French icon Brigitte Bardot is calling on Air France to end its involvement in the trade of monkeys for research.

She has joined the European Coalition to End Animal Experiments (ECEAE), a coalition of leading animal protection organisations from across Europe in making the demand.

The former model, singer and actress who set up the Brigitte Bardot Foundation for the welfare and protection of animals in 1986, has written to Air France and asked it to follow other airlines in adopting a policy to cancel primate shipments.

The coalition has persuaded many airlines to stop or oppose the transport of primates for research, including British Airways, Lufthansa, Czech Airlines, Finnair, Alitalia, Iberia, Swiss International Airlines and Brussels Airlines as well as non-European carriers including American Airlines, Delta Airlines, Eva Air, Northwest Airlines, South African Airways, United Airlines and China Airlines.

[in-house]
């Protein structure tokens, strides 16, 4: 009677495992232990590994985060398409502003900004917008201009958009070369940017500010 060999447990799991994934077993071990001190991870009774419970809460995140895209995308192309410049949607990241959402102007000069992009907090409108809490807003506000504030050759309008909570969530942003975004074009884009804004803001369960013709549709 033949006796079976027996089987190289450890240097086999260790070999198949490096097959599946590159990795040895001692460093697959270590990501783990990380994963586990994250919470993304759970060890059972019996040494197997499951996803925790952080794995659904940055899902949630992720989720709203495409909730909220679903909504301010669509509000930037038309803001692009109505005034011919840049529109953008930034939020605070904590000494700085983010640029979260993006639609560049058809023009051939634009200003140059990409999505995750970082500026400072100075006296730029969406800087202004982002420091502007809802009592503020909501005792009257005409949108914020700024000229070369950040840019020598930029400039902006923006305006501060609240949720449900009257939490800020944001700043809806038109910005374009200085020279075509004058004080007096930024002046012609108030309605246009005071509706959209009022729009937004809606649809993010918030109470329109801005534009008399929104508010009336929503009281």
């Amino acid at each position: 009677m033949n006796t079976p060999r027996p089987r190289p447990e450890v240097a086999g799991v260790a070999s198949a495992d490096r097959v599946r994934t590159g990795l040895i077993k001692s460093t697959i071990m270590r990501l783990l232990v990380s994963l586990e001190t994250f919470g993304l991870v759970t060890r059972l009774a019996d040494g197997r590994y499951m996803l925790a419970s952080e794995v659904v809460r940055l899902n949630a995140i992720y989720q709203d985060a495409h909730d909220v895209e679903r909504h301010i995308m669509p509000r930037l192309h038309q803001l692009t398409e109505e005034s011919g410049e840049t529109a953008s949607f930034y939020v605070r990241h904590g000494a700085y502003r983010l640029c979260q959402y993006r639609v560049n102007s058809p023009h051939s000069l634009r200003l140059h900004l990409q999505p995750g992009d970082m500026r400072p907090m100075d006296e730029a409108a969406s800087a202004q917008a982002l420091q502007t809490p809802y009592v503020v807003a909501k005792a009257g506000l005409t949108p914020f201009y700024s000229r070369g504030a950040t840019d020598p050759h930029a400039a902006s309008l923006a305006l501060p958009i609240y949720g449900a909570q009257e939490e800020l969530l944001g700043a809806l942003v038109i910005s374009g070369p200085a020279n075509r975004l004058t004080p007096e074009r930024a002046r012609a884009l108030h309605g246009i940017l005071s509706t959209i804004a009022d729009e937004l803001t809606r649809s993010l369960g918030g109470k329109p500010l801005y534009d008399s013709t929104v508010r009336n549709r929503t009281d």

Air France is now claimed to be the only major European passenger airline still engaged in the transportation of primates destined for the research industry.

The coalition says the airline transports monkeys from countries such as Mauritius to research laboratories in Europe and the US.

Bardot said: “In continuing the transportation of monkeys to laboratories, Air France is encouraging horrific experiments on animals. This shameful business tarnishes the company’s image and I urge Air France to review its position. Please don’t let us down.”

Michelle Thew, chief executive of the ECEAE said: “We are delighted that Brigitte Bardot has joined the many voices urging Air France to place a permanent embargo on all primate shipments.

“Air France provides a vital link between Mauritius, one of the world’s largest suppliers of monkeys, and the laboratories of Europe and the USA.

“Thanks to the campaigns of the ECEAE and growing public opposition, many other major international airlines have stopped their involvement.

“We now call on Air France to follow this trend and to dissociate itself from this cruel trade.”